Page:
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I am not much of a web developer, so apologies in advance for this dumb question.

I have a test server (Centos 6.3) with LAMP set up for me to play around. From what I understand, the server executes whatever is in /var/www/html directory. How do you edit source files in that directory ? Do you do a sudo vim "foo.php" each time you want to fix something (or add something ) ? I'd imagine that would be a pain when you are building a complex application with many files and directories .

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have you tried doing anything? –  Ibu Jul 31 '12 at 0:58
Yes, I would do a sudo vim for each file I would edit. Not sure if you are trolling a n00b. –  Nick Leeson Jul 31 '12 at 2:02
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5 Answers

This is what worked for me. For the record this is a Centos 6.3 server running LAMP (On Rackspace).

First, I found out that apache runs as user "apache" and group "apache" on centos systems. In other distros, I believe it runs as "www-data" in group "www-data". You can verify this by looking at /etc/httpd/conf/httpd.conf. We need to change ownership of /var/www to this user. Replace "apache" below with "www-data" if that is the case for you.

chown -hR apache:apache /var/www 

Now lets make it writable by the group:

chmod -R g+rw /var/www

Add yourself to the apache group:

usermod -aG apache yourusername

Replace apache with www-data in the above if thats the case for you.

Now log out and log in - you can now edit the files, ftp them to this directory or do whatrever you want to do.

Comments welcome. TNX!

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Thank you!!! it's work! –  Nicola Pesavento Mar 24 '13 at 20:04
Worked for me too on redhat. Thank you! :D –  drcyrus3d Jan 30 at 12:49
That's a straight forward solution. –  Steve Works Mar 14 at 14:40
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I use a FTP client (FileZilla) to download files, edit them and then re-upload them. If you're a one (wo)man show, and on a test setup and just playing around to learn, this is probably sufficient. With more than 1 person, or going to a (test and) production setup, you should look at some more control with svn like @Markus mentioned in another answer.

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awesome, yes I am a one man show and tinkering around to learn. –  Nick Leeson Jul 31 '12 at 2:04
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There are many approaches to modifying and deploying websites/web apps.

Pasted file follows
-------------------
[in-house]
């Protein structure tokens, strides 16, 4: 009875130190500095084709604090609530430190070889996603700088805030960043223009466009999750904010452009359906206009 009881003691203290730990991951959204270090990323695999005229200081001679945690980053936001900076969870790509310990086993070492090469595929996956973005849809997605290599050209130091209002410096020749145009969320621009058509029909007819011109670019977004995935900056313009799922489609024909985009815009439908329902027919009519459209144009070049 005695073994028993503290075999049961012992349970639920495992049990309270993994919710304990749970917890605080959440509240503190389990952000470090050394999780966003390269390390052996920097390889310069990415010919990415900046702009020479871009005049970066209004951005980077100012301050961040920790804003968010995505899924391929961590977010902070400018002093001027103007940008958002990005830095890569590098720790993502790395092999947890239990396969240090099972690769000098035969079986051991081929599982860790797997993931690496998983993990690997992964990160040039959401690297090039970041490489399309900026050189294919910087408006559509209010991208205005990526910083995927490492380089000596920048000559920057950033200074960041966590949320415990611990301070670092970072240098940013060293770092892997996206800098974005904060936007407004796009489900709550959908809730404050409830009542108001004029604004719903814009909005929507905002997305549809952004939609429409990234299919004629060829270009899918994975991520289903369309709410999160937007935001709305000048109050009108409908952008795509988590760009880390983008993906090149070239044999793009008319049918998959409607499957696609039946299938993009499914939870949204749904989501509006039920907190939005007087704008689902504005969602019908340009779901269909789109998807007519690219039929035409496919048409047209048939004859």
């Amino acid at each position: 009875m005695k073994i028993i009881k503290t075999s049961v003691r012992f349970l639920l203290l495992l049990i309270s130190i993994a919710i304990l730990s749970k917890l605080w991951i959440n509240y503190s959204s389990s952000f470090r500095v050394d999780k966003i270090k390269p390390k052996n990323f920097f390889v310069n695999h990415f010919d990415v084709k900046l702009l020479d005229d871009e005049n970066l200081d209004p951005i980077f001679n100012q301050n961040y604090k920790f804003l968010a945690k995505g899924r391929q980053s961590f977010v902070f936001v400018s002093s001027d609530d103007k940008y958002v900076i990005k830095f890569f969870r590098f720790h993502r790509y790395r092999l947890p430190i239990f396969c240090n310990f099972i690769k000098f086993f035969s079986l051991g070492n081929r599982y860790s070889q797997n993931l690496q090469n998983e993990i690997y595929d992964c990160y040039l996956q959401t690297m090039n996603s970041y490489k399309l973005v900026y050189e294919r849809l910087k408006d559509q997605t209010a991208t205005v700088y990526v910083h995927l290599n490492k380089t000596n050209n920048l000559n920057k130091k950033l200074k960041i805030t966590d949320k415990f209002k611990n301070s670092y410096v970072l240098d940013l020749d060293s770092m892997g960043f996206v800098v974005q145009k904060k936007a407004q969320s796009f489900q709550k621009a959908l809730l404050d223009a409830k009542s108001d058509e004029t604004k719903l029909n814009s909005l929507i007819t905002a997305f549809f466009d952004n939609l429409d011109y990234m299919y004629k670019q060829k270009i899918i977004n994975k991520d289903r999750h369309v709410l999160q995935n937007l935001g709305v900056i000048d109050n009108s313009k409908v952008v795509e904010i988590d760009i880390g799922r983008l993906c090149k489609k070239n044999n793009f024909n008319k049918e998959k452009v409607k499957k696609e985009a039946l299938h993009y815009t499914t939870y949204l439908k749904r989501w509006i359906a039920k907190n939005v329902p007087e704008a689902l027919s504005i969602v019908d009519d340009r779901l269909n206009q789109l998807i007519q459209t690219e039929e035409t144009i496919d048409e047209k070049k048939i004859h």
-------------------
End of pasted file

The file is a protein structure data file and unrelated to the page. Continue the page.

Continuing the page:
CentOS 6 is, by default, accessible with SSH2 on port 22. If you are on Windows you can use a combination of PuTTY and WinSCP (to manage your server, and its files, respectively). If you're on Linux or Mac OS X, SSH is already built into your system and can be accessed with Terminal. I find that using SSH is favourable over other methods because of how widely supported, secure and lightweight it is.

You'll also need a decent text editor or IDE to edit the files if you want proper syntax detection. There's tons of choices, my favourites are Notepad++ and Sublime Text 2. Not to say that I haven't edited my PHP files from time to time using the nano text editor package directly in PuTTY (yum install nano).

If you're using a edit-save-upload approach, just remember to back up your files regularly, you will find out the hard way if you fail to do so. Also, never use root unless you need to. Creating a user solely to modify your websites is good practice (adduser <username>, and give that user write access to /var/www/html).

To answer your second question:

Once you get into heavier web development you will probably want to use something like Git. Deploying with git is beyond the scope of this question so I won't get into that. In brief, you can set it up so your development environment sits locally and you can use a combination of git commit and git push to deploy.

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You should change the permissions of that directory (with chmod) so you have write permissions, and can then read and write to that directory. Then, you don't need sudo.

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dude. read up on version control and source code control systems like subversion and git. the idea is to develop on your machine, revision control the result, then deploy a known working version on the production server.

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"dude", thanks. I am learning the ropes. There is no production server for now. My question relates to developing on "my" machine. Sorry if this was a stupid question. –  Nick Leeson Jul 31 '12 at 1:59
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